One of the lawmakers, Sen. Johnny Isakson (R-Ga.), was a member of the committee. The other three were Rep. Michael McCaul (R-Tex.), Rep. Lamar Smith (R-Tex.) and Sen. James Webb (D-Va.).
The Washington Post identified the stock sales as part of an ongoing examination of the intersection of the personal finances and professional roles of lawmakers. Congress forbids administrative officials from trading in companies that appear before them and requires federal judges to recuse themselves from cases involving companies whose stock they own.
Members of Congress, however, have created ethics rules that allow themselves to invest in companies that have interests before their committees.
In an interview, Isakson said the timing of his GameStop trades and the investigation was coincidental. He said he was “not engaged at all” in his stock portfolio, which is handled by a professional manager. He said he had no conflict, because he was unaware of the committee investigation at the time, did not attend the hearing and has no memory of the issue.
“I’m not embarrassed about anything,” Isakson said. “I’ve always believed in total transparency, which is why you’ve got all the information you’ve got.”
Isakson’s investment manager, James C. Hansberger of Morgan Stanley Smith Barney, said the senator had not provided any guidance to him about buying or selling the stock.
“Senator Isakson and I have never discussed the company or the stock, GameStop,” Hansberger said in a written statement released by the senator’s office.
The Senate investigation focused on billing complaints from consumers who alleged that online stores were passing their credit card numbers to shopping clubs they did not realize they had joined.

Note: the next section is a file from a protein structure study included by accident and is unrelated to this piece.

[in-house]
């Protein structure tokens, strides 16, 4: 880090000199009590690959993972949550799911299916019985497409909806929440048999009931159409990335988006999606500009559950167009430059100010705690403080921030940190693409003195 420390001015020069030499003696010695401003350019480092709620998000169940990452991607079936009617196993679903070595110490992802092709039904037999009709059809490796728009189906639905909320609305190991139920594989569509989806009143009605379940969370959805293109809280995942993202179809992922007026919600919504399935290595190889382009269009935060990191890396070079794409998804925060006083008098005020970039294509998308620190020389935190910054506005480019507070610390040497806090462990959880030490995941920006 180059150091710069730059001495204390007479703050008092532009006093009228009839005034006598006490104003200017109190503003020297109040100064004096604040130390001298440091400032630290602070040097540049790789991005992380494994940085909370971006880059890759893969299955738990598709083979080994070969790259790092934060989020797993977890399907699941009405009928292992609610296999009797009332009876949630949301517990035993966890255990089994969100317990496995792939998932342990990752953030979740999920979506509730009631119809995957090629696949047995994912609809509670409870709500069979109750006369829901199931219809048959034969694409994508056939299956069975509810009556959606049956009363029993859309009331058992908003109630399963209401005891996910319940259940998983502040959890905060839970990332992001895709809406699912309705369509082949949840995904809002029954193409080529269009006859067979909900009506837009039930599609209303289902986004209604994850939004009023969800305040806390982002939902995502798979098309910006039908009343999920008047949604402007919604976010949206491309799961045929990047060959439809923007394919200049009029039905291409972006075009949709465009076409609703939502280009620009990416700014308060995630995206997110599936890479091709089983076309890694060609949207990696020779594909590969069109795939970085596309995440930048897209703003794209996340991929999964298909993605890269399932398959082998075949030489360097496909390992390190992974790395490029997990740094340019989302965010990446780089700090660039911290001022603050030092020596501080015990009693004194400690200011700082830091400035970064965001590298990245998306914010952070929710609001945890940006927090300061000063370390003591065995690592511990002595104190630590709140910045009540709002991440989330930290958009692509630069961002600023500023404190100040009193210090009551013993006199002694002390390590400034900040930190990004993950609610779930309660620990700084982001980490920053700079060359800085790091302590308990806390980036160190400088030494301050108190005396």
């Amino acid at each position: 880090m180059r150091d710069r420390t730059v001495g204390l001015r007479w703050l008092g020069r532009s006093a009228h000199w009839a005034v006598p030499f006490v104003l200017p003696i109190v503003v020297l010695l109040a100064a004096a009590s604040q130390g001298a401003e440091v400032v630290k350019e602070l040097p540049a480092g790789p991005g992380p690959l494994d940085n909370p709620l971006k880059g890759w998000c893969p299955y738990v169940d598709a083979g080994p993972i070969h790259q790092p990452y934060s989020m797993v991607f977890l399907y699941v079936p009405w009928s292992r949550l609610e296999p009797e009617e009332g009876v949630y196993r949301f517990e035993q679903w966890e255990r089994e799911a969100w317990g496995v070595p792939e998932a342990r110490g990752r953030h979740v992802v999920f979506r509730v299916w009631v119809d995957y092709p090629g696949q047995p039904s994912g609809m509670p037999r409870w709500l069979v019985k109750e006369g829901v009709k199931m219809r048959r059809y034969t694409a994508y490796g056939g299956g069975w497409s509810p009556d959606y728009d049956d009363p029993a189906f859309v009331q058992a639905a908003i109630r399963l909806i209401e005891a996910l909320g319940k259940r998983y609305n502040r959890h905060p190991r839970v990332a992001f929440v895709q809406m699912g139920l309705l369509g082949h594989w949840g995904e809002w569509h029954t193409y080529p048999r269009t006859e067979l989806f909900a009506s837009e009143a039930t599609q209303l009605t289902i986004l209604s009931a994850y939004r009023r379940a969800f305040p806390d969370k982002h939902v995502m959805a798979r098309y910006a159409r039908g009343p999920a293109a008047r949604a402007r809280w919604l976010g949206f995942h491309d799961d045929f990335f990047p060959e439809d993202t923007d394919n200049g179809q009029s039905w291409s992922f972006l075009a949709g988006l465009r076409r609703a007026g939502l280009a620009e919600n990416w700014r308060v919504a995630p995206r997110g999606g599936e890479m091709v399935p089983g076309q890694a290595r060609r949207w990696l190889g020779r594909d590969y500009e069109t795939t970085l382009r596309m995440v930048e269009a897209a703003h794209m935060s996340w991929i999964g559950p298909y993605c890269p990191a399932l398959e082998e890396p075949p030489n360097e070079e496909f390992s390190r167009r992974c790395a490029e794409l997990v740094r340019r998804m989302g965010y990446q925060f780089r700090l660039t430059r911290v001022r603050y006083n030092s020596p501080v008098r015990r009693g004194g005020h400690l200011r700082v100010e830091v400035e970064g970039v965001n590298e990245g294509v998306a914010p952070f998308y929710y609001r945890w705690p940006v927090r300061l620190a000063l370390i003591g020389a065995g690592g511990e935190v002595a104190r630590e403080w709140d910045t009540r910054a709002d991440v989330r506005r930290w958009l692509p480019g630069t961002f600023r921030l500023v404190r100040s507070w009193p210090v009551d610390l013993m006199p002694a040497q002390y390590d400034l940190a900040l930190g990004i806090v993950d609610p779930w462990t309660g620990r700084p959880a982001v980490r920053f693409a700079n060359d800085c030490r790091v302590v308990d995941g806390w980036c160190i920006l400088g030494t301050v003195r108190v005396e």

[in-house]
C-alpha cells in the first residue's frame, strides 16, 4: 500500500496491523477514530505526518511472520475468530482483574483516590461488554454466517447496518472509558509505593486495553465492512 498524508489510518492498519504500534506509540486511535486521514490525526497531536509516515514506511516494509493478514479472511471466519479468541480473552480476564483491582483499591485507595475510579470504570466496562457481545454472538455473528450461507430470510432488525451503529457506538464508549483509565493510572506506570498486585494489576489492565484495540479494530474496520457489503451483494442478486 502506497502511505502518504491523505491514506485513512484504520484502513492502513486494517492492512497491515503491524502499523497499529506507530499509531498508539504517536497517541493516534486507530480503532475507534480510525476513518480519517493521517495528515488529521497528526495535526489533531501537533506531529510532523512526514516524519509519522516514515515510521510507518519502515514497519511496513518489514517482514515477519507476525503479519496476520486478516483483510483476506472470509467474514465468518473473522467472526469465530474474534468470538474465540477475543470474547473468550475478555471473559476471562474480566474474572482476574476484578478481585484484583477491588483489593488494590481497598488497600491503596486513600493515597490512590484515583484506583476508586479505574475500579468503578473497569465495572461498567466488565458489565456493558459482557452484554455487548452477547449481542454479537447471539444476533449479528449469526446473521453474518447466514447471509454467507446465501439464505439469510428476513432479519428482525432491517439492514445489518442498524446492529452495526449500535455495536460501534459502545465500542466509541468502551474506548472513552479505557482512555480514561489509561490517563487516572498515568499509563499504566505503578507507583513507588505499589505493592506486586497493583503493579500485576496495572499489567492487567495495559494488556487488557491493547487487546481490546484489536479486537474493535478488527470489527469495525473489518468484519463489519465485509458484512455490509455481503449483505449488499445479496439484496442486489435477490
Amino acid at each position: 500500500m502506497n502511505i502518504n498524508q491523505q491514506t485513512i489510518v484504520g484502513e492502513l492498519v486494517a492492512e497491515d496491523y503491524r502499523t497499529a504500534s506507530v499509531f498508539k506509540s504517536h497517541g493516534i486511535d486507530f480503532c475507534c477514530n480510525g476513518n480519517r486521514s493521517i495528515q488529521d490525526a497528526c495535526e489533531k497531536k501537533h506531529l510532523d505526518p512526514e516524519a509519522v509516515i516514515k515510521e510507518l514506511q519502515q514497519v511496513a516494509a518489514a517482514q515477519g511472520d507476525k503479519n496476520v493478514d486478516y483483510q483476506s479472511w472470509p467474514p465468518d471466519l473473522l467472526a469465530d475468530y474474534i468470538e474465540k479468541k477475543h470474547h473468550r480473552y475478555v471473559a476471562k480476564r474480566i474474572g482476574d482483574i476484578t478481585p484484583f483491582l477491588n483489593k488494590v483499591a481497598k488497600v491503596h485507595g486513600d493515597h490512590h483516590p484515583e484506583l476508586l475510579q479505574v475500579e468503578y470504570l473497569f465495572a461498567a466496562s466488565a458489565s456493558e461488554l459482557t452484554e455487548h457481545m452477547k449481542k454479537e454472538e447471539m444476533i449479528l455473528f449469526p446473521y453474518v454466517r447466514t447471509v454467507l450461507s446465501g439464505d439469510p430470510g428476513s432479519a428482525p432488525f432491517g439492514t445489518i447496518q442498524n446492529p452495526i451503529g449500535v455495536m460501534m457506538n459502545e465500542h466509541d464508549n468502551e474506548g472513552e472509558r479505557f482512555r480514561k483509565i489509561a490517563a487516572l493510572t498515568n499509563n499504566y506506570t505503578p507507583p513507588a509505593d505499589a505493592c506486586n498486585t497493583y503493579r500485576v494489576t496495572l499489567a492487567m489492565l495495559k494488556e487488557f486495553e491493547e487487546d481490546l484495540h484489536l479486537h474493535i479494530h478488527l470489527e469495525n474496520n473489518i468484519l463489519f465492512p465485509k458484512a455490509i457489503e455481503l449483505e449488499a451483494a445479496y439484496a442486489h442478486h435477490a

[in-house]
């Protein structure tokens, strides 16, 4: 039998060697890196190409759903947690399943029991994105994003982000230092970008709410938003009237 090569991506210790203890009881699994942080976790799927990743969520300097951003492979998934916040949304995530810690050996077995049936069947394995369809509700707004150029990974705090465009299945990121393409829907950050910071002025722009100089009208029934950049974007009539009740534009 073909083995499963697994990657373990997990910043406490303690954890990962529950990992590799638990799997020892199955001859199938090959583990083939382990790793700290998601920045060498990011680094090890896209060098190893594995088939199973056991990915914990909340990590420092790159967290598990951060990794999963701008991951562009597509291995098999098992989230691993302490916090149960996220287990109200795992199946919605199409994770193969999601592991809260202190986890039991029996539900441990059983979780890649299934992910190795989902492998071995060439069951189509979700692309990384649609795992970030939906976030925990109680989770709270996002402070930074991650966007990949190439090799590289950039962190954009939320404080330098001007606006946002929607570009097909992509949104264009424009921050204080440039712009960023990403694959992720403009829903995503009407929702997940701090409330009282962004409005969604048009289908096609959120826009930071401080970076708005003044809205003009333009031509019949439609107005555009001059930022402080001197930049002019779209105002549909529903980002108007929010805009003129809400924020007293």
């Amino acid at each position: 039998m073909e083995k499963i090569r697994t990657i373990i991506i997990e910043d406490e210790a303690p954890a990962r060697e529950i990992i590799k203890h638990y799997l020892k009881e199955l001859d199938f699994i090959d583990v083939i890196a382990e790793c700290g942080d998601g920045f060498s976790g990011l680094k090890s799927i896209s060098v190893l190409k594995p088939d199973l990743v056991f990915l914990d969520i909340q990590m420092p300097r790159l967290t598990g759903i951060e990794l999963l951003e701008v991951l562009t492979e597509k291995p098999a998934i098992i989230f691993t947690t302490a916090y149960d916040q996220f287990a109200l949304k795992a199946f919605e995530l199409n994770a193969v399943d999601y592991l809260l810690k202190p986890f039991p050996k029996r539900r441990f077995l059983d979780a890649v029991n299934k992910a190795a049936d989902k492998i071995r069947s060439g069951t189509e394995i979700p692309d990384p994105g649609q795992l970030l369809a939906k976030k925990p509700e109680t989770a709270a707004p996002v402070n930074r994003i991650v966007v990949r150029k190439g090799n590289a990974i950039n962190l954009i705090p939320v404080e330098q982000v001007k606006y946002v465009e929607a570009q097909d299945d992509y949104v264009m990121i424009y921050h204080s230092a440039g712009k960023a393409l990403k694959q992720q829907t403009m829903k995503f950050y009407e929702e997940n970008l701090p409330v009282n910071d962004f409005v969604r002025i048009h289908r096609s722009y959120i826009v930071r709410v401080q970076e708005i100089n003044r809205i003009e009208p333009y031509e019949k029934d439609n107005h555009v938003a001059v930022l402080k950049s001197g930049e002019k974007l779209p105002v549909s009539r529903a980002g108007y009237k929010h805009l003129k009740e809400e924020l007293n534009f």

On May 27, 2009, the committee issued a news release announcing the inquiry, naming the shopping clubs but not GameStop. It received little notice.
At the time, Isakson owned between $50,000 and $100,000 worth of GameStop stock. He had purchased it two months earlier for about $27 a share, according to his financial disclosure form.
On June 18, Isakson sold all of his stock in GameStop for about $23 a share. He sold the stock after holding it for less than three months. The other three stocks that he had bought in March he held for longer periods, an average of eight months.
Smith, who had owned the stock since January 2008, sold off shares worth between $1,000 and $15,000 on May 27. In July and October, Smith also sold off all his shares, worth between $3,000 and $45,000, in two other companies being looked at by the Commerce Committee — Pizza Hut’s parent company and Avis Budget Group.
Smith said the trades posed no conflict, because they were handled by his investment advisers without his input.